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Editor, IFSEC Global

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Adam Bannister was Editor of IFSEC Global from 2014 through to November 2019. Adam is also a former Managing Editor at Dynamis Online Media Group.
September 8, 2017

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The Video Surveillance Report 2022

Cybersecurity

Equifax hack exposes limitations of authentication based on personal information

Credit monitoring company Equifax has revealed that the personal data of around 143 million Americans has been stolen.

The files, which included names, social security numbers, dates of birth, addresses and driver’s license numbers, were accessed by criminals between mid-May and July of this year. Credit card numbers for about 209,000 US consumers were also accessed.

Three senior executives sold shares in the company worth almost $1.8m after discovering the breach but before making it public. Inevitably, the share price has tumbled following the announcement.

While it isn’t the biggest data breach in history, it could be the most damaging

Ines Gutzmer, head of corporate communications for Equifax, insisted that chief financial officer John Gamble, president of US information solutions Joseph Loughran and president of workforce solutions Rodolfo Ploder “had no knowledge that an intrusion had occurred at the time they sold their shares.”

The Equifax breach is the biggest-ever theft of social security numbers, eclipsing the 2015 hack at health insurer Anthem Inc that exposed personal data of 80 million people.The latest hack exposes 143 million Americans to the risk of identity theft and fraudulent transactions carried out in their name.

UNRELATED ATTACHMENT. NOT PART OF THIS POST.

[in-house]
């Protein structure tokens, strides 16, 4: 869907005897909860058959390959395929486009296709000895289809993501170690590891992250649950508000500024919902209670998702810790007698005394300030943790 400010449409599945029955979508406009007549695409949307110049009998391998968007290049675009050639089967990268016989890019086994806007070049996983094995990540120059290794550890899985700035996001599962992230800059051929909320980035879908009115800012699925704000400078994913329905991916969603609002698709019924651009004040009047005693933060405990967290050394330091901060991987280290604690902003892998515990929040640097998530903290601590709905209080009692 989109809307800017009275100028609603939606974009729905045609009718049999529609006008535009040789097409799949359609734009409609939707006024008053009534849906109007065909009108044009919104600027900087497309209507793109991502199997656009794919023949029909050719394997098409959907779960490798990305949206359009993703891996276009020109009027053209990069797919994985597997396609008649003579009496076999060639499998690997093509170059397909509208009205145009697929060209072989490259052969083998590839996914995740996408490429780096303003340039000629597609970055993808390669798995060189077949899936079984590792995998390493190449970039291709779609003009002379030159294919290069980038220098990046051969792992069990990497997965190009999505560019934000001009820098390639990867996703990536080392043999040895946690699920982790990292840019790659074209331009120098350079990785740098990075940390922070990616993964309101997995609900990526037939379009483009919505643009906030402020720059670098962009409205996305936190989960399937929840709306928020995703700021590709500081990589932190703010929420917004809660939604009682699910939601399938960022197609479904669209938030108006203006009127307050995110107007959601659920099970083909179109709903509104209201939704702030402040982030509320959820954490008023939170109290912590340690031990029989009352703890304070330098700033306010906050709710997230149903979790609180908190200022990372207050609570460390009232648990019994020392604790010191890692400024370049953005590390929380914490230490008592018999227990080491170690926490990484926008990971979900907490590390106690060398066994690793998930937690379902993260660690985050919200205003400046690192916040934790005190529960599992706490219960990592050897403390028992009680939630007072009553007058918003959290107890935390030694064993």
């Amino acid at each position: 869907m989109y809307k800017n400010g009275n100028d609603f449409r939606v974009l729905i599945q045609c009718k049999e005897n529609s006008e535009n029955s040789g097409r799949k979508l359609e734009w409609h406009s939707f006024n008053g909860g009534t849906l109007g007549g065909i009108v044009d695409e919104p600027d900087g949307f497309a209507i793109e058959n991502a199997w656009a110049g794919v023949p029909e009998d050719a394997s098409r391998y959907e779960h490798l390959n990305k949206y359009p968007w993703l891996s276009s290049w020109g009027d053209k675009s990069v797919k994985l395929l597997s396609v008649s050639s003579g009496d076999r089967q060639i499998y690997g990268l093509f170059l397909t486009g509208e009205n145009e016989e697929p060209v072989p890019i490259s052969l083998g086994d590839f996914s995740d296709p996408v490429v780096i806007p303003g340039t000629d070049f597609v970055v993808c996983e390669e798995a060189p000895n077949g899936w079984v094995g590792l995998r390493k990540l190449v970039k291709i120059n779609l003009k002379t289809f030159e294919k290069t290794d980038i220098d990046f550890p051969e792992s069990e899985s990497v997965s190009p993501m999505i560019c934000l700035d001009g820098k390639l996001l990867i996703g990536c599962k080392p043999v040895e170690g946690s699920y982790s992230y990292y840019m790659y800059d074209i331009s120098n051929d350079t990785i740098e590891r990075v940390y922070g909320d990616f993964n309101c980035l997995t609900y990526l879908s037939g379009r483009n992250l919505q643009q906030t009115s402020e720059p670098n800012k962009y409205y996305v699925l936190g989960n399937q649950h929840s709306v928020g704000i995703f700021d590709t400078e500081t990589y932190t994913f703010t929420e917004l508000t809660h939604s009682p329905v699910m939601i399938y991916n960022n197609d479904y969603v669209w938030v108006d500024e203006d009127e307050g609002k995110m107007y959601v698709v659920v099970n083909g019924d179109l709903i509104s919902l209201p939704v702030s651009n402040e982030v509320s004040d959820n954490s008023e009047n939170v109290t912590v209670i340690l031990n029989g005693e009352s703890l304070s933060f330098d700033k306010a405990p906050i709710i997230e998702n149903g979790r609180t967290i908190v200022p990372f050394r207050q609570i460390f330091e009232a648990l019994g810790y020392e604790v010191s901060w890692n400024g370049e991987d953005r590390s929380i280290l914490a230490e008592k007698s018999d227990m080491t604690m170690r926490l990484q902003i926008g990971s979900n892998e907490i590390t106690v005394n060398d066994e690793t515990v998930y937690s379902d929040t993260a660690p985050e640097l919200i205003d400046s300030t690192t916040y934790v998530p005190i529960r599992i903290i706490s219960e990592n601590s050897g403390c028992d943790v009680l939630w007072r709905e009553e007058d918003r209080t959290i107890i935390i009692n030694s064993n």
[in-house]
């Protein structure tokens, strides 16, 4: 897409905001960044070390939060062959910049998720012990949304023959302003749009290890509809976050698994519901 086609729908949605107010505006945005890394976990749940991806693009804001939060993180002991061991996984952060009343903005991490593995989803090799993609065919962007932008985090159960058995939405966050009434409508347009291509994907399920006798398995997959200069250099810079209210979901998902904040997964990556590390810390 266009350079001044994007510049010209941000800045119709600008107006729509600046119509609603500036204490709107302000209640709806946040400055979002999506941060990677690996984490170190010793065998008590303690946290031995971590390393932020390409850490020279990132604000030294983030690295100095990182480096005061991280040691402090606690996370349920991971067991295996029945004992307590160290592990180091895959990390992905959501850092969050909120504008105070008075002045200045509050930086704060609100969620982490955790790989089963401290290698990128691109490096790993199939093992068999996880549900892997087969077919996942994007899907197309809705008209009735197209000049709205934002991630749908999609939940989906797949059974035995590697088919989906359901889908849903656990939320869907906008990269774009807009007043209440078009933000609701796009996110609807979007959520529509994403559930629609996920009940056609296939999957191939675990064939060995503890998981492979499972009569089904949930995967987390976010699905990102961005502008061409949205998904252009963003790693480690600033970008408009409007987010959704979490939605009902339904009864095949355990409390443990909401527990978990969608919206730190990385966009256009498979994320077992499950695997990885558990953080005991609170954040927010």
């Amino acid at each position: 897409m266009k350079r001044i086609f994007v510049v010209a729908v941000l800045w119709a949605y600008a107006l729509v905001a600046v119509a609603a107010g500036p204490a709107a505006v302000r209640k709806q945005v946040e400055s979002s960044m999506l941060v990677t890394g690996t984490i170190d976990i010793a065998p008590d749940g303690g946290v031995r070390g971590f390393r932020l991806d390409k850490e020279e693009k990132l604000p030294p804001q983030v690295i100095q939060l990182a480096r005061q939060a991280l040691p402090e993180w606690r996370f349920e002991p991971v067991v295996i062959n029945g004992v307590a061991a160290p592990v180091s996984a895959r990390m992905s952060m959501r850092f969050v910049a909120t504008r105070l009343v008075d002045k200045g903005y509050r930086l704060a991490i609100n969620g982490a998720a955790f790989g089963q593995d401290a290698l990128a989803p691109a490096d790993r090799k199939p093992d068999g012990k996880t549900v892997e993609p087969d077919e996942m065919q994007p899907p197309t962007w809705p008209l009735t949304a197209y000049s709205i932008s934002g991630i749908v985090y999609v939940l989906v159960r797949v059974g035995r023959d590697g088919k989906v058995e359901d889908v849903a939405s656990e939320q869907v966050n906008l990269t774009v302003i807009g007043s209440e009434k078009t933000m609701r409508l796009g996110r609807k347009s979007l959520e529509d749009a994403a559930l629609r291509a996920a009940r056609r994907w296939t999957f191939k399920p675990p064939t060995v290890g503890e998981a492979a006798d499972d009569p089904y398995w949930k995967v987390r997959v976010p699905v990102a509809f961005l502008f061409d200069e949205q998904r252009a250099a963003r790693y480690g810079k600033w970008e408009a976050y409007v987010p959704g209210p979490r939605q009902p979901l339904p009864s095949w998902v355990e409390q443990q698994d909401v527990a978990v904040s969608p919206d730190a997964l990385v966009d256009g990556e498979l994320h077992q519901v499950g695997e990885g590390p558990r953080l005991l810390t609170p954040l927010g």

While it isn’t the biggest data breach in history – that honour goes to Yahoo – it could be the most damaging, because the data obtained is routinely used to verify people’s identity by banks and other institutions.

“On a scale of one to 10, this is a 10 in terms of potential identity theft,” said Gartner security analyst Avivah Litan. “Credit bureaus keep so much data about us that affects almost everything we do.”

Two of Equifax’s competitors, Experian and TransUnion, will be affected too since they hold virtually the same data held by Equifax.

“Ridiculous”

Ryan Kalember, from cybersecurity company Proofpoint, told the Guardian that the breach “has really called into question the entire model of how we authenticate ourselves to financial institutions. The fact that we still use things like mother’s maiden name, social security number and date of birth is ridiculous.”

Richard Smith, Equifax’s chairman and CEO, said: “This is clearly a disappointing event for our company, and one that strikes at the heart of who we are and what we do. We pride ourselves on being a leader in managing and protecting data, and we are conducting a thorough review of our overall security operations.”

Senator Mark Warner, vice-chairman of the senate intelligence committee, has urged Congress to reframe data protection policies in such a way that businesses have “fewer incentives to collect large, centralised sets of highly sensitive data”.